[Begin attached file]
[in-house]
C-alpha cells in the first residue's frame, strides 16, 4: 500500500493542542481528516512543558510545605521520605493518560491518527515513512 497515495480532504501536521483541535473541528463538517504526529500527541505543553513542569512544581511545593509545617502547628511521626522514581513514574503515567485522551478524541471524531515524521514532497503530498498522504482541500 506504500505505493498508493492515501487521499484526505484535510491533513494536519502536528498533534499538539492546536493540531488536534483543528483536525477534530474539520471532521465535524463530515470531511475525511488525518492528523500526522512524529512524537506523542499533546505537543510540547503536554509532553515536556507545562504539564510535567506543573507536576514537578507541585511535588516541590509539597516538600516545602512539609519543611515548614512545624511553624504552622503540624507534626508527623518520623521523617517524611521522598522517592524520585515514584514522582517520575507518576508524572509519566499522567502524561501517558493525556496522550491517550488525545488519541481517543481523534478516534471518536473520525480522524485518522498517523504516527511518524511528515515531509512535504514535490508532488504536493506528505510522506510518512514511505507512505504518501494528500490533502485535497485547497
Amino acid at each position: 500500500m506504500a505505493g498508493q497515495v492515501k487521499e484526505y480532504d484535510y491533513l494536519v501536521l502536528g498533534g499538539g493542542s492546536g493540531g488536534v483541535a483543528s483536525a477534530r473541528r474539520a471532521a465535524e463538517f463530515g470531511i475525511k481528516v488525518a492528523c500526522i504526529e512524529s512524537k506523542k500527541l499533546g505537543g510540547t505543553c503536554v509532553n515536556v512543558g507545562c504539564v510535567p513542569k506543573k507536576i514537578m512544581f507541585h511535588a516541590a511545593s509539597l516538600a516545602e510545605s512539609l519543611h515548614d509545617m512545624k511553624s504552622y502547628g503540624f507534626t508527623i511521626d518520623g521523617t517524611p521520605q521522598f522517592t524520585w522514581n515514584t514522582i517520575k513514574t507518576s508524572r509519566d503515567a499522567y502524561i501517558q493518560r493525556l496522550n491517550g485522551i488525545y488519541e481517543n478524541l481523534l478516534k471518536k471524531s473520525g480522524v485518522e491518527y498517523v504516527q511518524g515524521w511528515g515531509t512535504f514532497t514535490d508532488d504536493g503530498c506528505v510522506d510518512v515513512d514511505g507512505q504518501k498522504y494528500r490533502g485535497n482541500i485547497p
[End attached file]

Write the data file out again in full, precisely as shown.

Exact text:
[in-house]
C-alpha cells in the first residue's frame, strides 16, 4: 500500500493542542481528516512543558510545605521520605493518560491518527515513512 497515495480532504501536521483541535473541528463538517504526529500527541505543553513542569512544581511545593509545617502547628511521626522514581513514574503515567485522551478524541471524531515524521514532497503530498498522504482541500 506504500505505493498508493492515501487521499484526505484535510491533513494536519502536528498533534499538539492546536493540531488536534483543528483536525477534530474539520471532521465535524463530515470531511475525511488525518492528523500526522512524529512524537506523542499533546505537543510540547503536554509532553515536556507545562504539564510535567506543573507536576514537578507541585511535588516541590509539597516538600516545602512539609519543611515548614512545624511553624504552622503540624507534626508527623518520623521523617517524611521522598522517592524520585515514584514522582517520575507518576508524572509519566499522567502524561501517558493525556496522550491517550488525545488519541481517543481523534478516534471518536473520525480522524485518522498517523504516527511518524511528515515531509512535504514535490508532488504536493506528505510522506510518512514511505507512505504518501494528500490533502485535497485547497
Amino acid at each position: 500500500m506504500a505505493g498508493q497515495v492515501k487521499e484526505y480532504d484535510y491533513l494536519v501536521l502536528g498533534g499538539g493542542s492546536g493540531g488536534v483541535a483543528s483536525a477534530r473541528r474539520a471532521a465535524e463538517f463530515g470531511i475525511k481528516v488525518a492528523c500526522i504526529e512524529s512524537k506523542k500527541l499533546g505537543g510540547t505543553c503536554v509532553n515536556v512543558g507545562c504539564v510535567p513542569k506543573k507536576i514537578m512544581f507541585h511535588a516541590a511545593s509539597l516538600a516545602e510545605s512539609l519543611h515548614d509545617m512545624k511553624s504552622y502547628g503540624f507534626t508527623i511521626d518520623g521523617t517524611p521520605q521522598f522517592t524520585w522514581n515514584t514522582i517520575k513514574t507518576s508524572r509519566d503515567a499522567y502524561i501517558q493518560r493525556l496522550n491517550g485522551i488525545y488519541e481517543n478524541l481523534l478516534k471518536k471524531s473520525g480522524v485518522e491518527y498517523v504516527q511518524g515524521w511528515g515531509t512535504f514532497t514535490d508532488d504536493g503530498c506528505v510522506d510518512v515513512d514511505g507512505q504518501k498522504y494528500r490533502g485535497n482541500i485547497p